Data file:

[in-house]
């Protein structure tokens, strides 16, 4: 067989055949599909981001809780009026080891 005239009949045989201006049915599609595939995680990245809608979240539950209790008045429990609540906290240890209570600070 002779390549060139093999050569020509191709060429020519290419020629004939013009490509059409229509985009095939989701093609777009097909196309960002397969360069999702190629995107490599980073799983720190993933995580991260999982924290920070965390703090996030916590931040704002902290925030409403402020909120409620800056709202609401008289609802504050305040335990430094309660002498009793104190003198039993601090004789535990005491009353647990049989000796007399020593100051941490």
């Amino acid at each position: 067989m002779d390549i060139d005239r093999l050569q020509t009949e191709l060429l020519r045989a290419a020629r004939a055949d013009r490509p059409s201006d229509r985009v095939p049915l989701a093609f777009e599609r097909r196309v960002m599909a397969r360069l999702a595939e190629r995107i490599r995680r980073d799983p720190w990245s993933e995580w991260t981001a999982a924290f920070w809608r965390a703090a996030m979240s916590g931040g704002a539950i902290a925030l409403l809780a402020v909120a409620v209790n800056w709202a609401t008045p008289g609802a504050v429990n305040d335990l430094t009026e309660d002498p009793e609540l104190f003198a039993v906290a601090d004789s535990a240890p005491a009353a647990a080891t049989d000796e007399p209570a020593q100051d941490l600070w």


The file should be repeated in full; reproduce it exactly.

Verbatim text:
[in-house]
């Protein structure tokens, strides 16, 4: 067989055949599909981001809780009026080891 005239009949045989201006049915599609595939995680990245809608979240539950209790008045429990609540906290240890209570600070 002779390549060139093999050569020509191709060429020519290419020629004939013009490509059409229509985009095939989701093609777009097909196309960002397969360069999702190629995107490599980073799983720190993933995580991260999982924290920070965390703090996030916590931040704002902290925030409403402020909120409620800056709202609401008289609802504050305040335990430094309660002498009793104190003198039993601090004789535990005491009353647990049989000796007399020593100051941490």
């Amino acid at each position: 067989m002779d390549i060139d005239r093999l050569q020509t009949e191709l060429l020519r045989a290419a020629r004939a055949d013009r490509p059409s201006d229509r985009v095939p049915l989701a093609f777009e599609r097909r196309v960002m599909a397969r360069l999702a595939e190629r995107i490599r995680r980073d799983p720190w990245s993933e995580w991260t981001a999982a924290f920070w809608r965390a703090a996030m979240s916590g931040g704002a539950i902290a925030l409403l809780a402020v909120a409620v209790n800056w709202a609401t008045p008289g609802a504050v429990n305040d335990l430094t009026e309660d002498p009793e609540l104190f003198a039993v906290a601090d004789s535990a240890p005491a009353a647990a080891t049989d000796e007399p209570a020593q100051d941490l600070w």